Jack Levy hates America. He is 63, and lives in a modest house in New Prospect with his wife, Beth, a German-American librarian (‘the most extreme thing that ever happened to her was her parents’ refusing to show up at her civil wedding to a Jew’). They have a son, Mark, who lives with his wife and three children in Albuquerque. Waking before dawn, Jack lies in bed beside his overweight, snoring wife, his mind steeped in despair: ‘Fear and loathing squirm inside him like the components of a bad restaurant meal – twice as much food as you want, the way they serve it now. Dread slams shut the door back into sleep, an awareness, deepening each day, that all that is left on earth for his body to do is to ready itself for death.’
So he ‘escapes the marital bed’ and goes to the window to look out, to ‘soak his empty head, too tired to dream, in the sublunar sights of the neighbourhood’: the cars, the urban wildlife, a man leaving his house and driving away. ‘As Jack Levy sees it, America is paved solid with fat and tar, a coast-to-coast tarbaby where we’re all stuck.’ And yet this time that he spends looking out across his own small corner of the country, observing every detail with care and precision – ‘a crow with something pale and long in its beak lazily flaps up from having poked a hole in a green garbage bag’ – makes living in it somehow more tolerable. The implication is not quite that the unexamined life is not worth living, rather that an unexamined world isn’t worth living in. ‘Well, he is still alive, seeing what he sees. He supposes this is a good thing, but it is an effort.’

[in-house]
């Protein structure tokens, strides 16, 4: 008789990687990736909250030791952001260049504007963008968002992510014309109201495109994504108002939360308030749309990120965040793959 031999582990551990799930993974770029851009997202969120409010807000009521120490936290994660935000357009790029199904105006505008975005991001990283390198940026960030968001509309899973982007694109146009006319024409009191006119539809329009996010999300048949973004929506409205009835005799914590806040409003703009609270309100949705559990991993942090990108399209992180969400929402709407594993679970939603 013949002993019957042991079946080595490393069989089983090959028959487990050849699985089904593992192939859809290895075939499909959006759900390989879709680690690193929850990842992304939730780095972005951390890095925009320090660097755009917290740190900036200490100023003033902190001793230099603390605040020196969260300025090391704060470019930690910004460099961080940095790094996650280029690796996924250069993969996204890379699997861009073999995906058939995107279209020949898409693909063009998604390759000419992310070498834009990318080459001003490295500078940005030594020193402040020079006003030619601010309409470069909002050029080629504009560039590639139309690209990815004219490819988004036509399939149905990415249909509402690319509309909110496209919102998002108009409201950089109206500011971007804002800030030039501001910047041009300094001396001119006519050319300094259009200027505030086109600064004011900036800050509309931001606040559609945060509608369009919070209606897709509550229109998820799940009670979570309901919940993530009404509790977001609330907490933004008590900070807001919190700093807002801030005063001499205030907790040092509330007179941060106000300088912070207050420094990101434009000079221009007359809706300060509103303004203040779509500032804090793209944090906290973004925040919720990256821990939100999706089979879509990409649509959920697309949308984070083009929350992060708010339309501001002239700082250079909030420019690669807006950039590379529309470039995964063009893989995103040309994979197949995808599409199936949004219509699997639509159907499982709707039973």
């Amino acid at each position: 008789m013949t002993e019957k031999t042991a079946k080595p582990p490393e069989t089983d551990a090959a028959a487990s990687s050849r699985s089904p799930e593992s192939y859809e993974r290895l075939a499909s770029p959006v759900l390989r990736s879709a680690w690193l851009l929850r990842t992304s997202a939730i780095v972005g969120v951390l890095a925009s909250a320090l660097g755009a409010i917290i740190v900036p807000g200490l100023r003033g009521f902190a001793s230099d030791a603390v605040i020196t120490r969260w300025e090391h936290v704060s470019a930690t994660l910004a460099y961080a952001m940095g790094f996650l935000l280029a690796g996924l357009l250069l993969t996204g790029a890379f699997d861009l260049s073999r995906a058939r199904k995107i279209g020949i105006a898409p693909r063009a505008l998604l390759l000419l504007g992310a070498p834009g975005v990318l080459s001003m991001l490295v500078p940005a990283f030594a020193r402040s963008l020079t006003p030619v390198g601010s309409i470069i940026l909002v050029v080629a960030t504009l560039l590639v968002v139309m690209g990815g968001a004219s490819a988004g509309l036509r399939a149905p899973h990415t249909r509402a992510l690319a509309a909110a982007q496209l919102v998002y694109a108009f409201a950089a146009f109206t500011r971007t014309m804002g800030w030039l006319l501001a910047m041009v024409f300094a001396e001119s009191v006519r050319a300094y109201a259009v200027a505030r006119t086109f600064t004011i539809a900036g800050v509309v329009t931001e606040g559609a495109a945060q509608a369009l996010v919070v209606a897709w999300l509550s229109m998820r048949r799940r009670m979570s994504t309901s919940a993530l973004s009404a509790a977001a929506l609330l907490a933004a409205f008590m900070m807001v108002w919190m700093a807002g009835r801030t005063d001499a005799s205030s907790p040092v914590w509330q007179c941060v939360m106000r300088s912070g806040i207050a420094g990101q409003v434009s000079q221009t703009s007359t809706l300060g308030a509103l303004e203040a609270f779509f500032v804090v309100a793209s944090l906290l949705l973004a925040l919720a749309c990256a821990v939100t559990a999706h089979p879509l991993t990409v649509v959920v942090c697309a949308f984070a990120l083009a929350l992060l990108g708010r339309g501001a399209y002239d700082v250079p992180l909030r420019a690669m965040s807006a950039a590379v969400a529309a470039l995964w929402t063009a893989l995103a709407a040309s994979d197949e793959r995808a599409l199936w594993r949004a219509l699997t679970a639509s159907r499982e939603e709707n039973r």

These two men, or rather this boy and this man, Ahmad Ashmawy Mulloy and Jack Levy, are at the centre of John Updike’s new novel. There can’t be many readers who will begin Terrorist without wondering what Updike – white, Protestant, 74 – thinks he is doing, presuming to be able to inhabit the consciousness of a teenage Arab-American Muslim. Michiko Kakutani, reviewing Terrorist in the New York Times, described Ahmad as a ‘completely unbelievable individual’. Amitav Ghosh in the Washington Post said that ‘there is nothing plausible about the characters of this book: only two of them are halfway believable, and they are Jack Levy and Ahmad’s Irish-American mother. It is no accident, perhaps, that neither of them is brown.’ Christopher Hitchens in the Atlantic hated the novel for a great many reasons, but prominent among them is the outrageousness of Ahmad’s being ‘the nicest person in the book’.
The vitriol was inevitable, given the politically fraught nature of Updike’s subject. The difficulty isn’t just that Ahmad and Updike don’t have much in common; it’s also that Updike, in the terms of his commander in chief, should be with us, while Ahmad is against us. In reply, Updike might say that, like Terence, he considers nothing human to be foreign to him. And the complex of Ahmad’s feelings towards a girl in his class at school, Joryleen Grant, is persuasively and sympathetically described, as are the edginess and hostility of his fraught exchanges with Joryleen’s aggressive boyfriend, Tylenol Jones (whose ‘mother, having delivered a ten-pound infant, saw the name in a television commercial for painkiller and liked the sound of it’).